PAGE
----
FROM THE BRANCH ADVISOR
1. Since the last edition of CHIMO – The CME Personnel Newsletter, the Branch has continued to distinguish itself in support of operations, to demonstrate its capability and pride in supporting the chain of command and to bask in the recognition that comes from doing a great job in difficult circumstances.
2. From my viewpoint as the J3 Engineer, I can only take pride in the work that has been completed in places such as Cambodia, East Timor and Kosovo. The other operational theatres such as Bosnia, Lebanon etc continue to get first-class engineer support on a priority basis. Domestic training and support continues apace. The CME Branch continues to distinguish itself in the face of international competition and in concert with our allied partners. Rare is the commander at any level who is not thoroughly enthusiastic about the quality of engineer support he or she can be reliant upon. As the CME Branch Advisor, I take considerable satisfaction at the early progress being made on a wide range of Branch- related matters from the work being done to develop a single engineer association to the development of matters in support of our impending engineer centenary. In this edition of CHIMO, you will read of many areas where this progress is being made; where Branch members continue to excel; where the Branch is making a difference.
3. It is not to say that we are without challenges. I continue to believe that better plans and structures for the military engineers to develop as a more focussed and single- minded body would lead to more effective support to operations. Recruitment and production of military engineers at the base rank continues to be a challenge and we are working solutions with the chain of command as quickly as possible. The need to provide even more operational support to a continuing need to send CF members overseas will continue to place a burden on members of the Branch and their families. In spite of these challenges, the members of the Canadian Military Engineer family provide a level of support second to none. We have first-class Regular, Reserve and Civilian component engineers; we can only be proud of your individual and collective efforts. I seek you to reflect on our history of success, our heritage of excellence and our promise of a bright future. The CF needs the full and indivisible spectrum of its military engineers; we need your individual contributions to continue to make it all work. We take pride in your excellent work.
4. As we proceed into the summer period, there are several particular messages I would like to leave with you. Please read the following paragraphs which detail many of those in the Branch who have recently distinguished themselves. For those who have been promoted, I congratulate you on behalf of each of us in the CME – as examples of the CME Family as a whole, you have made us all proud - BZ. For those who are posted to new duties, I can only wish you a safe move as well as the satisfaction that comes with assuming a new challenge. For those taking their leave from active duty, we all wish you a richly deserved retirement from the CF; we thank you for that which you have contributed to the CME and we seek you to stay involved in CME Family matters – yes, we need you - no matter what your status is, you will always be a part of the CME Family. Finally, and in the hopeful expectation of a relatively quiet summer, I encourage you to take the fullness of the well- earned break your commanders will encourage you to take. Take it with your families knowing that you have done well and that we appreciate your work in a way that these words cannot hope to convey.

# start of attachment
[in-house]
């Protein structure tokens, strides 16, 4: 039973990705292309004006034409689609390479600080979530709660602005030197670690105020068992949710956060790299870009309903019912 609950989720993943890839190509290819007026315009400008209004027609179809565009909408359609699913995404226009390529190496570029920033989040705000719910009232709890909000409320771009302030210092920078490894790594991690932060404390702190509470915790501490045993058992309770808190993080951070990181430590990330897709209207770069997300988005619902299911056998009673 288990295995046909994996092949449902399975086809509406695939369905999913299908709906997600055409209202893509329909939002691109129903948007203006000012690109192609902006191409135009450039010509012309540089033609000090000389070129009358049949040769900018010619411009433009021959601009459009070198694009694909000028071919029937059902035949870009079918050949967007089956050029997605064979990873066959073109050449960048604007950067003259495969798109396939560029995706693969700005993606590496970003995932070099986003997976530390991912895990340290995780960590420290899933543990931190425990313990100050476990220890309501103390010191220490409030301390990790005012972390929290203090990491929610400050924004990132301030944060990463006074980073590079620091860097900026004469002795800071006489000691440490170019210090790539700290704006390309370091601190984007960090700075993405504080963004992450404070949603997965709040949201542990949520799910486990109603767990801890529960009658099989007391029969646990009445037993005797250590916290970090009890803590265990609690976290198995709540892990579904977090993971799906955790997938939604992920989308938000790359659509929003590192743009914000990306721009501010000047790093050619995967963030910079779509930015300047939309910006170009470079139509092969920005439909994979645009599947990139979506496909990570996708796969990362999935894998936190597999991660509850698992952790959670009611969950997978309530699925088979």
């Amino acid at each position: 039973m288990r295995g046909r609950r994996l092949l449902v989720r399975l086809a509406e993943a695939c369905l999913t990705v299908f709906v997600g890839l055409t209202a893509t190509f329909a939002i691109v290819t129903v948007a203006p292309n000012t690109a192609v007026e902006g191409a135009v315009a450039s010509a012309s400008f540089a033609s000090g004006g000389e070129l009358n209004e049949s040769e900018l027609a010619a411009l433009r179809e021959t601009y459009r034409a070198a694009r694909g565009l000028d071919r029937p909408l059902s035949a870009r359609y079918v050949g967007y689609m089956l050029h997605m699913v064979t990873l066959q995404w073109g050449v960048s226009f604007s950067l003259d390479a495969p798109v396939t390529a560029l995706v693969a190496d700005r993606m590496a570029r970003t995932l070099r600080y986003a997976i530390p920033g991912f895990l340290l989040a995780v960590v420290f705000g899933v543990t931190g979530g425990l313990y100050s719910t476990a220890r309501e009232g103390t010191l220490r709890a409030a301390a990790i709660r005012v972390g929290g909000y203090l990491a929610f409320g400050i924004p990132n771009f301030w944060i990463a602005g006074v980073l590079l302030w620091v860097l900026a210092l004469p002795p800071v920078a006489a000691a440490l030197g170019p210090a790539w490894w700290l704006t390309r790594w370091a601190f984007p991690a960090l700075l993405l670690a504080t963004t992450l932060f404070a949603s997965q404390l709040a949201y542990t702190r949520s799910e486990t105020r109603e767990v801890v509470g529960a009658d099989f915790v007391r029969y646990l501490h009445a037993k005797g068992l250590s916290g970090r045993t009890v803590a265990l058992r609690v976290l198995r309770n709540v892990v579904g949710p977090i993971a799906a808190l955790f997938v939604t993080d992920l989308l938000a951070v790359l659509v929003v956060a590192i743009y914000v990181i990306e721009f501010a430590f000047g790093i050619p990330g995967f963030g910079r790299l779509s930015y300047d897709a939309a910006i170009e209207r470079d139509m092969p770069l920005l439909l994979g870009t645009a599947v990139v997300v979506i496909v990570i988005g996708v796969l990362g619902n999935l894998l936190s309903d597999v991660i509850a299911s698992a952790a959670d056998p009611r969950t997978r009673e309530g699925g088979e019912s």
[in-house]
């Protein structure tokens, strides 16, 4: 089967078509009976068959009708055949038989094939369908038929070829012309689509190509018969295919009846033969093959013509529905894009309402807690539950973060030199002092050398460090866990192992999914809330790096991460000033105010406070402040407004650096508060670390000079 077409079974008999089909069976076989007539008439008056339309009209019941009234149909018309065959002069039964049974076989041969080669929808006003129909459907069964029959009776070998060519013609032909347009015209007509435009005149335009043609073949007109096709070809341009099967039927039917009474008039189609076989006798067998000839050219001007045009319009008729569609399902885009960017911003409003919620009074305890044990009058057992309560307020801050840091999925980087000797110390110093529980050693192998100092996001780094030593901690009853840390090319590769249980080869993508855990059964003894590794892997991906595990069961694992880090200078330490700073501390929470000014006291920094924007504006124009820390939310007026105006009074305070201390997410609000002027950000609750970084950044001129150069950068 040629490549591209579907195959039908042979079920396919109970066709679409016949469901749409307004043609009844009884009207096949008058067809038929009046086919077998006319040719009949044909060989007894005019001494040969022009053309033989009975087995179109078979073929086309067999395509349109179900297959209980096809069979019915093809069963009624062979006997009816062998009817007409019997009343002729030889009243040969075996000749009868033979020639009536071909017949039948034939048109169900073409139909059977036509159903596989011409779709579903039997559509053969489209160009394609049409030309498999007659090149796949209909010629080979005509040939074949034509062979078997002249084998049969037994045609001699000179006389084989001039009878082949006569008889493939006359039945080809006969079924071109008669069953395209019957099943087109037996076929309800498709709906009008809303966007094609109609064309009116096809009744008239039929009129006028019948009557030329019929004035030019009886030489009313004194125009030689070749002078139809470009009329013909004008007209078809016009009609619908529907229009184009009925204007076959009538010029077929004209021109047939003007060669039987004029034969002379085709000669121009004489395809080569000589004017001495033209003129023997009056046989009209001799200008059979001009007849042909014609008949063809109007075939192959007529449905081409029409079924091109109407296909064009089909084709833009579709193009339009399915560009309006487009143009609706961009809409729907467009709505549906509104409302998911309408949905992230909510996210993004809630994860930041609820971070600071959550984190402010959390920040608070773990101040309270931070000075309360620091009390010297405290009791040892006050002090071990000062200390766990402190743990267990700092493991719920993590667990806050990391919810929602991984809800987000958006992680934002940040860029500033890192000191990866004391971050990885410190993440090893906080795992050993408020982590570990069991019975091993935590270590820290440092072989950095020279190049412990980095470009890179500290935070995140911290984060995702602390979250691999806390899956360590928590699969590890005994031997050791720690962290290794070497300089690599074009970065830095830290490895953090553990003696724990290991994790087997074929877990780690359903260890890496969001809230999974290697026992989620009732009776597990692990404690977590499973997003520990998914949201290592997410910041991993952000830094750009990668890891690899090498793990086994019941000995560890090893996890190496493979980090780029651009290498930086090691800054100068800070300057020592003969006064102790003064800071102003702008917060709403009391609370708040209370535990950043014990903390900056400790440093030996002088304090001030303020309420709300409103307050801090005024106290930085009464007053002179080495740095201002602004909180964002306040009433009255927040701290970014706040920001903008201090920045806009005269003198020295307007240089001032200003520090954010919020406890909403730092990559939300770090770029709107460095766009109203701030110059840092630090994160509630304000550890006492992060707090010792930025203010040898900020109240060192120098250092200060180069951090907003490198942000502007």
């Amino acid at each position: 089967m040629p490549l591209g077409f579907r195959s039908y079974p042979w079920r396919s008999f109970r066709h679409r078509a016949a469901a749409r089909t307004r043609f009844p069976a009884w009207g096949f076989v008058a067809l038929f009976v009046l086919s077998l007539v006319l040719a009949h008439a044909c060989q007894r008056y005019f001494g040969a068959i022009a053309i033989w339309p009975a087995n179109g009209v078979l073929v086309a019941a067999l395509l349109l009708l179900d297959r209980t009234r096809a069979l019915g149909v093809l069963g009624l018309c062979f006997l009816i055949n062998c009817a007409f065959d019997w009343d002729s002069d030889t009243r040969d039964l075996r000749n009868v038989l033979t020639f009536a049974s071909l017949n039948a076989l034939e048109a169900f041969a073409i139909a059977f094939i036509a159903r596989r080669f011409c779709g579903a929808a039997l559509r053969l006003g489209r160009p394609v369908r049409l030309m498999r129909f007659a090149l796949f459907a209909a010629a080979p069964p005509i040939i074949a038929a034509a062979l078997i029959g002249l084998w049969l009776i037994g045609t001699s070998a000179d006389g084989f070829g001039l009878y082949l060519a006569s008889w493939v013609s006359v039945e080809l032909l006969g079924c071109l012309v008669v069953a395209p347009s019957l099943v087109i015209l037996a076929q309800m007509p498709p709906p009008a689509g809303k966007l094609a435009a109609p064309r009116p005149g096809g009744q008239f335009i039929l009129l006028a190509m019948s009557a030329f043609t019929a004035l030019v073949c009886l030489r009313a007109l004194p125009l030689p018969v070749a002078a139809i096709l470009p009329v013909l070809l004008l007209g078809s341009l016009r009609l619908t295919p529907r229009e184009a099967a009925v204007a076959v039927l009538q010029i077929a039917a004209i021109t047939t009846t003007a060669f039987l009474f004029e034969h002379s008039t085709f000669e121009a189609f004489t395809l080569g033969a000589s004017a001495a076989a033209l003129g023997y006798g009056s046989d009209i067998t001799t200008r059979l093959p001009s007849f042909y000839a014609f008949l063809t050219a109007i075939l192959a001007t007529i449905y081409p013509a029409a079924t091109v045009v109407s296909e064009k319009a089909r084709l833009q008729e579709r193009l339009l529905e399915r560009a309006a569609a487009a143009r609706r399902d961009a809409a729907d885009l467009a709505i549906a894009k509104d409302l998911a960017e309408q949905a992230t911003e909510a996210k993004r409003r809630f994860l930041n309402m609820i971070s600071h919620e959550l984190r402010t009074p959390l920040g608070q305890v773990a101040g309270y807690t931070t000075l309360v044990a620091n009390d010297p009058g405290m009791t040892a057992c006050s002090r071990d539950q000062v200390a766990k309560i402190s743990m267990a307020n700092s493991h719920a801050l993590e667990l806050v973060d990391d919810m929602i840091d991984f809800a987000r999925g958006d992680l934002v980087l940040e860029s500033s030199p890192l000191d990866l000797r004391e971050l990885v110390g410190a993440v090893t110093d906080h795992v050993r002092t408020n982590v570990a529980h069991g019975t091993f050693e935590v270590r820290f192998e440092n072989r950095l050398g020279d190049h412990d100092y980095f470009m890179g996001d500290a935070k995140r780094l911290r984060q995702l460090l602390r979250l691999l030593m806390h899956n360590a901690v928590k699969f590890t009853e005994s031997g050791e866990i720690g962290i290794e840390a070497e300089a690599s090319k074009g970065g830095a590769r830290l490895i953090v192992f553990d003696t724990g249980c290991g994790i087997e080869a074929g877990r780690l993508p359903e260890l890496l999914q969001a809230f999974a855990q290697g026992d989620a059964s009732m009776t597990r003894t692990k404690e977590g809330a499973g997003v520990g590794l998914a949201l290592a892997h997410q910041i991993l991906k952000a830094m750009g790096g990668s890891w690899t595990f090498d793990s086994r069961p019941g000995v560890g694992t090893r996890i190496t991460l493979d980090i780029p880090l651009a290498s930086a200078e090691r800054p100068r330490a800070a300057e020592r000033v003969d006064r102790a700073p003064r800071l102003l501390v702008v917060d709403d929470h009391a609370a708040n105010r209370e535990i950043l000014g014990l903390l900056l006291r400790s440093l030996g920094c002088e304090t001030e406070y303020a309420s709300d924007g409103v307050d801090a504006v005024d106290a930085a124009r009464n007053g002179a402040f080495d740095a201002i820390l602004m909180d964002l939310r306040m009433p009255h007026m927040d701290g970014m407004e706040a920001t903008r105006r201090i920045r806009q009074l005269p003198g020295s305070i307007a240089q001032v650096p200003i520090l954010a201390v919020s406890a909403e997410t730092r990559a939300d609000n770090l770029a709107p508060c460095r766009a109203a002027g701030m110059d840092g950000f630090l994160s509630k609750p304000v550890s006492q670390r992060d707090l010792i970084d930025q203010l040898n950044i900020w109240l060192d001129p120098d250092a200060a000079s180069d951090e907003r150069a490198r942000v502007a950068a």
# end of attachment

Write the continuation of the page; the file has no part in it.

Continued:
5. The Canadian Military Engineer Family offers congratulations to the following members who have passed significant milestones in their lives since the last newsletter:
- Retirements from the Regular Force:
- Lieutenant-Colonel DW DesLauriers – 32 Brigade Group Headquarters;
- Lieutenant-Colonel EE Fafard - Chief of Staff J3 National Defence Headquarters;
- Lieutenant-Colonel SA Tracey - Canadian Forces Fire Marshall National Defence Headquarters;
- Major DA Brown – Canadian Forces Base Suffield;
- Major AR Carruthers - Defence Research Establishment Suffield;
- Major D Duplisea – Land Force Atlantic Headquarters;
- Captain MTF Tremblay - Director Construction and Property Service Delivery National Defence Headquarters;
- Chief Warrant Officer P Campbell - Director Military Human Resource Requirements National Defence Headquarters;
- Master Warrant Officer F Crane – National Defence Headquarters; and
- Warrant Officer SD Bassett - 2 Combat Engineer Regiment.
- Promotions: see Annex A for a complete listing;
- Captain J Clarke, Officer Commanding 48 Squadron of 4 Engineer Support Regiment, upon award of a Combat Training Centre Commander's Commendation for his work on OPERATION PARASOL in support of the Kosovar refugees at Canadian Forces Base Gagetown. As Officer Commanding the Administrative Squadron in a Regiment seriously depleted by an ongoing deployment to Operation PALLADIUM, Captain Clarke was appointed as Camp Facilities director, and was responsible for the establishment and maintenance of the Camp infrastructure and all associated services (cleaning support, food services, and construction engineering). He was also responsible for the coordination of all works requirements from a wide variety of civilian agencies deployed on the operation, ranging from CIC, Red Cross and Salvation Army, to the Multicultural Association of Fredericton and the Fredericton Islamic Association;
- Warrant Officer CC Grant upon award of the Colonel AC Milroy Memorial Trophy, awarded by the Northern Alberta Branch of the Military Engineer Association of Canada for his efforts while employed in Kosovo. The Milroy Trophy is awarded to an individual through works or deed has brought distinction on himself and the Military Engineers;
- 4 Troop, 1 Combat Engineer Regiment upon award of the Isfeld Memorial Trophy for "their efforts while deployed in Kosovo in contributing to the quality of life of the local population. These efforts included starting the First Kosovo Scout Troop, improvements to the school in Donja Koretica and providing them with a playground. These activities were undertaken outside of normal working hours and were beneficial to the relationship that existed between KFOR and the local population"; and